The Epidemic Disease Act, 1897: Everything important you should know about the epidemics and the pandemics in Indian history.


This article is written by Soumya Shefali Chandrakar, a first-year law student of Hidayatullah National Law University.

Table of Contents.

  • Introduction
  • The Epidemics and pandemics in India
  • 19th century
  • 20th century
  • 21st century
  • History of the 1897 Epidemic Disease Act
  • Provisions of the 1897 Epidemic Disease Act
  • Examples of implementation
  • Implementing the Epidemic Disease Act to tackle COVID-19
  • Limitations of the act
  • The Epidemic Disease (amendment) Ordinance 2020
  • Conclusion


The public health and sanitation are included within the state list. However, India’s central government and state government both are empowered to manage health related matters. Short while ago, many Indian States have put into effect various provisions of the Epidemic disease act of 1897. These regulations have been rolled out in response to the COVID-19 Pandemic, as the number of cases is increasing in an alarming rate. The epidemic disease act is the main legislative framework for the prevention of transmission of dangerous epidemic diseases. The act enables the central government to take indispensable measures to deal with dangerous epidemic diseases. The act also allows the states to take essential measures, make required changes and formulate regulations to deal with epidemics within their state jurisdictions.

India has come across many large outbreaks of emerging and re-emerging infectious disease in the recent past. Hence, it is important to critically evaluate the epidemic disease act 1897, and its importance in the current context.

The epidemics and pandemics in India.

India has witnessed various epidemics and pandemics all over history. Given below are such outbreaks known to have occurred in the 19th – 21st century and are arranged in accordance to chronology.

19th century

1st cholera pandemic (1817):

This is considered to be the first major epidemic of the 19th century in British-Colonized India and was described as probably the most terrifying of all. The first case was reported on 23rd August 1817.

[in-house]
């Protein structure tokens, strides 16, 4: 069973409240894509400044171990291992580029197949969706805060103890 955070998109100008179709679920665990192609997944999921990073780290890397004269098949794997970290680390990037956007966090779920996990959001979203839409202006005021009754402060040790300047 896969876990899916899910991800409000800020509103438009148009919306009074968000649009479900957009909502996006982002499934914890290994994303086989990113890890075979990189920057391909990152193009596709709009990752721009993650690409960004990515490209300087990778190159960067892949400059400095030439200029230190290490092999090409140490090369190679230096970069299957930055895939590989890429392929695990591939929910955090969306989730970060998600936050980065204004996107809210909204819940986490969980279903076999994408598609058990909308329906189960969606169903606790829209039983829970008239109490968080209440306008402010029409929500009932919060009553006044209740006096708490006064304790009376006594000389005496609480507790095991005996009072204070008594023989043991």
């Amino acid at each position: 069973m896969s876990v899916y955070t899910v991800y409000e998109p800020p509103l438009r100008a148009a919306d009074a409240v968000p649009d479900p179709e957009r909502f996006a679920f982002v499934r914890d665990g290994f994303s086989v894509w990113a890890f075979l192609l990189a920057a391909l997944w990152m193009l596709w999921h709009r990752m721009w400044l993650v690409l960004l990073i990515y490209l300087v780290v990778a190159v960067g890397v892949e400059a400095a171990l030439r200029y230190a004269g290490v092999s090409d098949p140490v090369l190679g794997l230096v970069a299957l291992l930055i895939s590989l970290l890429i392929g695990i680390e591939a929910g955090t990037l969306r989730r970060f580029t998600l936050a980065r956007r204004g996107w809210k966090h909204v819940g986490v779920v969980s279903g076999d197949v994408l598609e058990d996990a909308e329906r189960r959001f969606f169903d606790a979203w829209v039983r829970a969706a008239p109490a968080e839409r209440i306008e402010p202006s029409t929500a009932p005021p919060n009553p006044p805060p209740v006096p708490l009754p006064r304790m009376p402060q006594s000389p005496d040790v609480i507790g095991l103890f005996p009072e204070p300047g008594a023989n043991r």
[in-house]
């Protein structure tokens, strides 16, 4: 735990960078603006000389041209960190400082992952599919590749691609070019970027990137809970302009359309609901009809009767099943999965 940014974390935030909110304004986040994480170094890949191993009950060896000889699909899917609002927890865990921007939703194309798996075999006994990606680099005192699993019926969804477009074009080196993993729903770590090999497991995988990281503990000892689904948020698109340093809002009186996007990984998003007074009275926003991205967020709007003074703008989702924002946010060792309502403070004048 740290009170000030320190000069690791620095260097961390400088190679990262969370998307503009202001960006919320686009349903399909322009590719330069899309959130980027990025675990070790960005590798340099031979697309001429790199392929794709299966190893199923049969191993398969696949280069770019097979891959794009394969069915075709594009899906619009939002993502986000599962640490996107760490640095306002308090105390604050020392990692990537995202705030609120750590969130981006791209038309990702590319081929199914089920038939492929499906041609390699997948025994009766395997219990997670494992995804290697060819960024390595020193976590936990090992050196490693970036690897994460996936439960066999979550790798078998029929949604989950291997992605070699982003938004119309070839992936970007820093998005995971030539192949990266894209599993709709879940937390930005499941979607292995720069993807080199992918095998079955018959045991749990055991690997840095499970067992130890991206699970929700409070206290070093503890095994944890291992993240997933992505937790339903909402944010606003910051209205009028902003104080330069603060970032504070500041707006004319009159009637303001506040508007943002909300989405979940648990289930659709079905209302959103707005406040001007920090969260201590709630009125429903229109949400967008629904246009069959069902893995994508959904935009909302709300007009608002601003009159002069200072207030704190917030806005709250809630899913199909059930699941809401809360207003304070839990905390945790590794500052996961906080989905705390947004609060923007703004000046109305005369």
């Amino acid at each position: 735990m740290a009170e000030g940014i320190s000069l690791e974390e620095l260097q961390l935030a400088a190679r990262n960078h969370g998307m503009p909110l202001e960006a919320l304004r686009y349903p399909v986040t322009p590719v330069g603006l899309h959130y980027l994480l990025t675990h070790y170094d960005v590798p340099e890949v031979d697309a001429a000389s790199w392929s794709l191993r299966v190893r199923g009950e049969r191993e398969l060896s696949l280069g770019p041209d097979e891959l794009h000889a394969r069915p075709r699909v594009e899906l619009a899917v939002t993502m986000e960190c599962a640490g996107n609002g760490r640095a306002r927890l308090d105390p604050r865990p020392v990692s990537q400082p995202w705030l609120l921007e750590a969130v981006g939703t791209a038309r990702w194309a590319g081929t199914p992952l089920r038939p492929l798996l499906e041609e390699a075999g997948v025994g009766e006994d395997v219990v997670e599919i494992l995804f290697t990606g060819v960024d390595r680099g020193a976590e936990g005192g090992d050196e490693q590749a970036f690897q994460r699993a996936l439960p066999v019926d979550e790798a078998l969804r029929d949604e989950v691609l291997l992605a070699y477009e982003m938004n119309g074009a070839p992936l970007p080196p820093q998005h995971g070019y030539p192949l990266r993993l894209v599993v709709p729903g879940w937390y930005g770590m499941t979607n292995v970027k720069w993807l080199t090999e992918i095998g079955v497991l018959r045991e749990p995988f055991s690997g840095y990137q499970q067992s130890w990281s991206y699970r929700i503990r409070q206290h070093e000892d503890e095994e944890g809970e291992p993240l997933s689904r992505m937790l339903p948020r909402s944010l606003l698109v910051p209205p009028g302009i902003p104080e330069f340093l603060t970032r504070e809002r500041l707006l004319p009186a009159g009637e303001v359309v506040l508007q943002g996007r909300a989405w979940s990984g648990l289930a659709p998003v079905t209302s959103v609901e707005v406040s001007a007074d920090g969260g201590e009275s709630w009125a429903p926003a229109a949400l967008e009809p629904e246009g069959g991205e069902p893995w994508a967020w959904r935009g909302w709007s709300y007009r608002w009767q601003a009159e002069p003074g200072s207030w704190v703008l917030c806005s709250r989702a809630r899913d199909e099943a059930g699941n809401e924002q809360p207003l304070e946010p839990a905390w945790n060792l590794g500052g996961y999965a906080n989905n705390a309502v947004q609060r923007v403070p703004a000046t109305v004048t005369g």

2nd cholera pandemic (1829):

The second outbreak started around 1826 from Bengal and spread through the rivers to various parts of Northern India.

3rd cholera pandemic (1852):

This third cholera pandemic started around 1852 and lasted till the late 1860s.

4th cholera pandemic (1863):

This began around 1863. This infection was spread from Mecca to several countries. The Kumbh mela at Haridwar in April 1867 has been considered to be responsible for the epidemic spread of cholera in Northern India. The Madras presidency in 1877 was the worst hit and the cholera epidemic was responsible for about 10% of the annual mortality rate.

5th cholera pandemic (1881):

The fifth cholera pandemic was considerably less fatal as compared to the previous four.  It was during this pandemic (1881-1869) that Robert Koch proved that cholera was transmitted through the fecal-oral route after studying the outbreak in Calcutta and Egypt.

Bombay plague epidemic (1896):

This plague began in September 1896 in colonial Bombay creating a lot of social and political frenzy. The rapid growth of commerce in Bombay led to an increase in population and thereby overcrowding. The anti-plague campaign was started to battle this epidemic. The plague killed thousands and many people were forced out of the city.

6th cholera pandemic (1899):

The sixth cholera pandemic began around 1899 and major outbreaks were noted in Bombay, Calcutta and Madras. While the infection throughout the 20th century was caused by O1 serotype of Vibrio cholera and confined mostly through the Asian Subcontinent, the sixth cholera pandemic brought about surprising challenges. This cholera infection was caused by an unknown, non-O1 serotype of V. cholera and spread to many distinct countries including United States.

20th century

Influenza pandemic (1918):

This is also known as the Spanish flu 0f 1918-19. This has been known to have caused around 20-50 million deaths worldwide and is considered as most devastating. This was caused by H1N1 strain of influenza and was severe.

Polio epidemic (1970-1990):

India was the worst affected by polio among the developing countries until the late 1990s.

Smallpox epidemic (1974):

It is known as one of the worst small pox epidemics of the 20th century. India contributed to about 85% of this epidemic worldwide. Small pox was eradicated in by the World Health Organization (WHO) small pox eradication program. It was the first disease to be combated globally and was declared eradicated by WHO in 1980.